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Why awards process must be seen to be fair

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Letters

Astragal, as the architectural equivalent of a gossip columnist, can be forgiven for going into print about the conflicting opinion of the jury and awards panels over the architectural merit of 88 Wood Street by the Richard Rogers Partnership in the RIBA Awards for Architecture 2000 (AJ 19.10.00).

However, his take on the story fed to him, one presumes through a member of the awards panel, stands some correction.

The unanimous view of the jury panel - of which I was chair - was that, judged against the awards criteria, which are clearly set out by the RIBA, 88 Wood Street should not be recommended for an award.

Persona l pre jud ice , ant ipathy against the author or against offices as a building type, did not enter into our deliberations.Rather than offering up these explanations, Astragal and his source should be grown up enough to acknowledge that there will always be an element of subjectivity in judging architecture. The awards system should provide a fair and transparent way of addressing this.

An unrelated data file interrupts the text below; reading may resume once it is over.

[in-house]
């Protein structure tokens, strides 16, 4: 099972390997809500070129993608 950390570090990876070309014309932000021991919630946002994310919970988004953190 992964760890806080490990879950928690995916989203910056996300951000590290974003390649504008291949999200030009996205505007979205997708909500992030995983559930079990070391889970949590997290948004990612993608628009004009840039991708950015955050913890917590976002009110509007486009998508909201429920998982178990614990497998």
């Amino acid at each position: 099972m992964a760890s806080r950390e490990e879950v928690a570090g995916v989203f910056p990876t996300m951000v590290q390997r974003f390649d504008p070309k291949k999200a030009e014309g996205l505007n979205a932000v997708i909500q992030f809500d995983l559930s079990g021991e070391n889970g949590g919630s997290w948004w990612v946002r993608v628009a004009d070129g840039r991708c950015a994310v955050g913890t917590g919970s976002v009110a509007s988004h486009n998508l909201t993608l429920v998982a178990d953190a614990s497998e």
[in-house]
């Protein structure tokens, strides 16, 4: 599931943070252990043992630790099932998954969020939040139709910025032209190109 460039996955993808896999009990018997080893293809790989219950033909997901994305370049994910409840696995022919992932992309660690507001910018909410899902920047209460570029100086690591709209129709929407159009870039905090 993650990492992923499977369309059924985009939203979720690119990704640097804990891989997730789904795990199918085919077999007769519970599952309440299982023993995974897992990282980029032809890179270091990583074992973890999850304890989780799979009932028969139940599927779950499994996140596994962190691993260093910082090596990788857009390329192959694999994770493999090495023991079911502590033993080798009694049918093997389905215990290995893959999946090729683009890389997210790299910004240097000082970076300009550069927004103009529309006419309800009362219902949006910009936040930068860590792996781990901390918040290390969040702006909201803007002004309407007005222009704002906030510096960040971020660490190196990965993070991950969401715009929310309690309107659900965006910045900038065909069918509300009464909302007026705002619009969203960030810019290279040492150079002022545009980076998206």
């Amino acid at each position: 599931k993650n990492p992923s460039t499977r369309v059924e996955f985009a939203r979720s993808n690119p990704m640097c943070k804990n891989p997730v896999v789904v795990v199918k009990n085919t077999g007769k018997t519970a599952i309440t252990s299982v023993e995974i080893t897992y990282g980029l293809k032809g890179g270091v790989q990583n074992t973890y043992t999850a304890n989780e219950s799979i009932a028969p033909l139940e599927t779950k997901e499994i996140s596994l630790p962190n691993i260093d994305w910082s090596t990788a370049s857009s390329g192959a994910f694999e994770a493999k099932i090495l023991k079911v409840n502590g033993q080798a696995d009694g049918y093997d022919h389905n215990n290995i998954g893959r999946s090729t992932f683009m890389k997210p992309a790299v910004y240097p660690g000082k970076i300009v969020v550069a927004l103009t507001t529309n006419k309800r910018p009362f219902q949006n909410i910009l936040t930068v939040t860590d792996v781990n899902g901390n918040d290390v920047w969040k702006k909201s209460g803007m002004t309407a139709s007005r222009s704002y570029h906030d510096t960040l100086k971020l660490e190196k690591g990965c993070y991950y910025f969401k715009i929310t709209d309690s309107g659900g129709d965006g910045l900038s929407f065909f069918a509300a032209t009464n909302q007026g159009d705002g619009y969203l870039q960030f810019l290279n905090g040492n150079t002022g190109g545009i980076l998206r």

I am aware from discussions that I have had with members of the profession that opinions on the architectural merit of 88 Wood Street are split, parallelling the split in opinion between the jury and awards panels. I do not have a problem with the awards panel acting as a third tier of assessment to balance up decisions made by jury panels across the regions.

What I do, however, take issue with is the process that was followed, namely that the entry for 88 Wood Street was picked out by the awards panel selectively from the entries shortlisted for a visit, but not recommended by the jury panels for an award. Unless all schemes that were shortlisted for a visit but not recommended by the jury panel for an award are reviewed on a comparable basis, then the awards panel exposes itself - rightly or wrongly - to accusations of cronyism.

It is important to the profile of architecture that the RIBA Aw a rd s fo r Architecture have credibility outside of any self-referential group within the profession and a fair and transparent process is certainly needed to secure this.

The RIBA should also decide whether the RIBA Awards for Architecture are simply awarded by architects for architects, or whether it wishes to heed its own direction to jury chairs, that the opinion of lay members of the jury panels should not be ignored Stefanie Fischer, Burrell Foley Fischer, London N1

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